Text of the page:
Totally loving Wilkie Collins so far. I went to the library today to see what other books of his they had and was severely disappointed to see that they only have The Moonstone and The Woman in White. If I’m still really digging him after the readalong is over, I may have to do a bit of online Wilkie-shopping.

~Sarah

If Gabby likes to cuddle with it then it MUST be awesome.

The Moonstone Readalong – Beginning Post

The Moonstone by Wilkie Collins

Mine.

It’s HERE! I had to skip out on Alice’s The Woman In White by Wilkie Collins readalong and I am super jealous that I missed the epicness of it. Soooo here I can finally join in what is sure to be another awesome readalong and experience the Wilkie-ness of it all. Yay!

Oh right, supposed to introduce myself. Hi, I’m Sarah *WAVES* and I missed TWIW readalong in April because my poor grandma was sick and then she died and you know, I had stuff to do cause of that. I’m sure that my grandma very much regrets making me miss out on the fun. Hmmm… what else? I’m 25, I’m a homebody, obviously I like to read and……… I’m hungry.

Seeing as how this will be my first Wilkie Collins book, I don’t have a whole lot to say here. According to my awesome powers of looking stuff up on Wikipedia, The Moonstone is about some guy giving his niece a giant-ass diamond (AKA THE MOONSTONE) for her 18th birthday, but that diamond was stolen from a holy statue in India and there are dudes looking for it and it gets stolen and drama and mystery ensues. Just like The Woman in White, this book is considered to be among the first of the crime / mystery genre and introduces a number of the “classic” mystery novel icons, like “red herrings” and “an inside job” and so on and so forth.

I did read the introduction, which was a lot of “this character is regarded as this and this novel is so celebrated because of this” and explained some of the background of big popular diamonds. (And the intro did give a little background on the messed-up-ness that happened at Seringapatam.) There are also two prefaces by the author, in which he admits that while writing this he was in bed suffering massively from gout, but that he couldn’t stand the thought of his readers missing his weekly sections of the story so he dictated the book from bed. The intro points out that because of this, he was probably high off his ass on opium while writing some of this book.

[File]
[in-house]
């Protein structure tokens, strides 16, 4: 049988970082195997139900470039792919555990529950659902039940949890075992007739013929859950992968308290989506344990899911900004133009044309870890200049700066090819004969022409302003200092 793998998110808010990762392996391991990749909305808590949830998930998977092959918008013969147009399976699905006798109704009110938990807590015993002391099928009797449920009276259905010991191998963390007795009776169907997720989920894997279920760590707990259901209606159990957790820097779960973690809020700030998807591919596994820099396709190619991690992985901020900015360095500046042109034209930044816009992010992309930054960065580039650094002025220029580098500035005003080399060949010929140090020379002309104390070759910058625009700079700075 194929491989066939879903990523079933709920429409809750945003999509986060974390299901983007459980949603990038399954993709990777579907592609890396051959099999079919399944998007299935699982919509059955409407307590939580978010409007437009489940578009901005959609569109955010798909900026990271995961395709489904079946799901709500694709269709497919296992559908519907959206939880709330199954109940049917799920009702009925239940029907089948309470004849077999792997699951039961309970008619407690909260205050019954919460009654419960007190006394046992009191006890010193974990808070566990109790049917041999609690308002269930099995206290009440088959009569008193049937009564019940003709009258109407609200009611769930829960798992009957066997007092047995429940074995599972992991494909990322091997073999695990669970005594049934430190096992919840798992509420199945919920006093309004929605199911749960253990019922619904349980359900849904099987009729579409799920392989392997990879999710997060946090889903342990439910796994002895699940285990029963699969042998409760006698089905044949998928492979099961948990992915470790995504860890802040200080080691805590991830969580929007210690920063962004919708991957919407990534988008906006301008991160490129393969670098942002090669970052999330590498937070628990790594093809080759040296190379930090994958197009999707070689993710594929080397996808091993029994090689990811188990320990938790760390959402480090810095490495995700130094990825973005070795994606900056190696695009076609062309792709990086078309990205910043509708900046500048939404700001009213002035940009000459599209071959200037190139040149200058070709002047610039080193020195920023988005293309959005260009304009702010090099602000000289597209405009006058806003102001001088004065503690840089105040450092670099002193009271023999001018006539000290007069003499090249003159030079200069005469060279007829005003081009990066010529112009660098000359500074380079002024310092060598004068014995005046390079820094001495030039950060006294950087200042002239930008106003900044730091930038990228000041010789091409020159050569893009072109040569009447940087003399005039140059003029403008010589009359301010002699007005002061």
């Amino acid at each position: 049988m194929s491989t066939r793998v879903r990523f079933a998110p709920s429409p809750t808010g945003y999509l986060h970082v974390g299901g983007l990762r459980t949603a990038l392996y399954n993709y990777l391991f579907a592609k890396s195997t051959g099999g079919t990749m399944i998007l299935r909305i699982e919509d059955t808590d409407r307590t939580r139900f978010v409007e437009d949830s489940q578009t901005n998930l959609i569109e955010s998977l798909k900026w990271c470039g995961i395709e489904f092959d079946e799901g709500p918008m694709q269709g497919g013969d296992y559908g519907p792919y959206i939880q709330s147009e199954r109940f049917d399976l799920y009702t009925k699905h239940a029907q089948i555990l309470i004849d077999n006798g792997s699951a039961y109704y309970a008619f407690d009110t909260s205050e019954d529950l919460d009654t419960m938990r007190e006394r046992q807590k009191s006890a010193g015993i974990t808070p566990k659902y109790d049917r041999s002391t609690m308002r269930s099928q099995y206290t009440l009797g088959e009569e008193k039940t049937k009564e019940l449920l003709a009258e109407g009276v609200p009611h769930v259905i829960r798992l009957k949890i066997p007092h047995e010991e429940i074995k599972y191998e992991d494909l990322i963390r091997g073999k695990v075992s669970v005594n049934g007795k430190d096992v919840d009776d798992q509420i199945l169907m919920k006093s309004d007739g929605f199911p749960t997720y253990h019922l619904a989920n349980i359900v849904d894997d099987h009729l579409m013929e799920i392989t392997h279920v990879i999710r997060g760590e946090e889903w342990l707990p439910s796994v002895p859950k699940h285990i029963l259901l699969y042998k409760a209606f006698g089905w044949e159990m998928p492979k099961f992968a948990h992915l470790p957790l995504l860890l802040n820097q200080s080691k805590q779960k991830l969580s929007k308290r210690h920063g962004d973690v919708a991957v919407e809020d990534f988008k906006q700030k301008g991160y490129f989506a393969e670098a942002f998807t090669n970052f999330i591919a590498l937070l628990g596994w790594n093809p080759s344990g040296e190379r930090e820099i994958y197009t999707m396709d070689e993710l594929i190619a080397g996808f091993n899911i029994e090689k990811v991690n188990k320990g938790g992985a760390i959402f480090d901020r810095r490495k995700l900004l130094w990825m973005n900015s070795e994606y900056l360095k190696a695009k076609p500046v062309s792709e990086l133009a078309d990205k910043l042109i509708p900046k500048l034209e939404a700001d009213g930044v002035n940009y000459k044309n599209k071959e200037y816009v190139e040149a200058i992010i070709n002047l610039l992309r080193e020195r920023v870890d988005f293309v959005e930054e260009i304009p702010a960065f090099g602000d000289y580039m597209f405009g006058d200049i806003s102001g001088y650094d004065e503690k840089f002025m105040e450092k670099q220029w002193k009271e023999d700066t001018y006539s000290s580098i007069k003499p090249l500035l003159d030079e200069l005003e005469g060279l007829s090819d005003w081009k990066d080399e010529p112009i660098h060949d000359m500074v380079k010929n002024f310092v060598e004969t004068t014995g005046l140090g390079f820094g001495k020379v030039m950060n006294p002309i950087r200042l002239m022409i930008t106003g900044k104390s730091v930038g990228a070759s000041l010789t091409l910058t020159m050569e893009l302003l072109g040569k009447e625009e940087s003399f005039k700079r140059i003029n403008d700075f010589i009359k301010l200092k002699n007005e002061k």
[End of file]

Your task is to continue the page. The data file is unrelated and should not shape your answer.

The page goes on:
So obviously this is going to be awesome.

~Sarah

 

 

The Woman in White by Wilkie Collins, 1st update

The Woman in White, Wilkie Collins, readalong

So, the first part of TWIW readalong! Actually, I only read about 73 of the 122 pages that were “due” for today. I was pretty busy yesterday cooking for Easter, and I meant to read the rest this morning… but got a call at 4:30 AM that my grandma passed away during the night. Needless to say, this is depressing and it also means I’m going to be doing a lot of stuff concerning that today, so I’ll just update on what I did read.

So, The Woman in White. She was odd, yes? All frantic during the middle of the night and stuff. I like Pesca & Marian the most so far, and Mr. Hartwright is alright. Marian is kind of funny, I feel bad that she has a man-ish face cause she’s pretty awesome, and I kind of hope that she ends up being the main “heroine” of the story. I like that she’s all “yeah well women in general suck but I’m so great” cause… I don’t know, just cause. It makes me laugh. And the part I last stopped at was where she’s all “her fiance is a baronet of course”. DUN DUN DUN!!! Oh man, the suspense.

So, overall I’m enjoying it so far. Wilkie definitely has Mr. Hartwright ramble on and on sometimes (dude loves describing various roads, I swear), but sometimes the rambling is okay. Like when Hartwright is going on and on about how he loves Laura but didn’t mean to and should’ve checked himself before he wrecked himself, that was good.

So, that’s all I got for now… sorry for the half-assed-ness of this update. Can’t wait to see what everyone else thinks!

~Sarah

My late-ass Woman in White starting post

The Woman in White book cover, Wilkie Colins

The copy of The Woman in White that I'm reading.

So, apparently I was supposed to do this on Monday but I was busy being all sick & working extra hours, so I kinda missed it.

So, Alice wants us to say basically our thoughts concerning Mr. Wilkie Collins, his huge forehead, & The Woman in White.

I gots none.

Basically, I’m going into this blind. Wilkie (sounds like such a perverted name, btw, I don’t know why) is a new author to me, so I have nothing to judge him by yet. I know nothing about The Woman in White. I thought it was about ghosts, but Alice quickly put those rumors to rest. I THINK it’s a mystery of some sort?

Also, yes, Wilkie Collins has quite a huge forehead. I don’t have a picture to show you at the moment, but just google the man. You could use it as a billboard. Poor guy.

So, I’m quite looking forward to starting The Woman in White, if for no other reason than it’s hosted by Alice and her last readalong was ohsomuchfun and I bet this one is gonna be too. Plus, this is a classic and I almost always hear that people like it.

Now, I better get started, because I have to read 122 pages to write about on Monday. THAT IS ONLY LIKE 3 DAYS. And one of those days is Easter and I’ll be stuffing my face with family so it’s really like 2 days. Sheesh.

~Sarah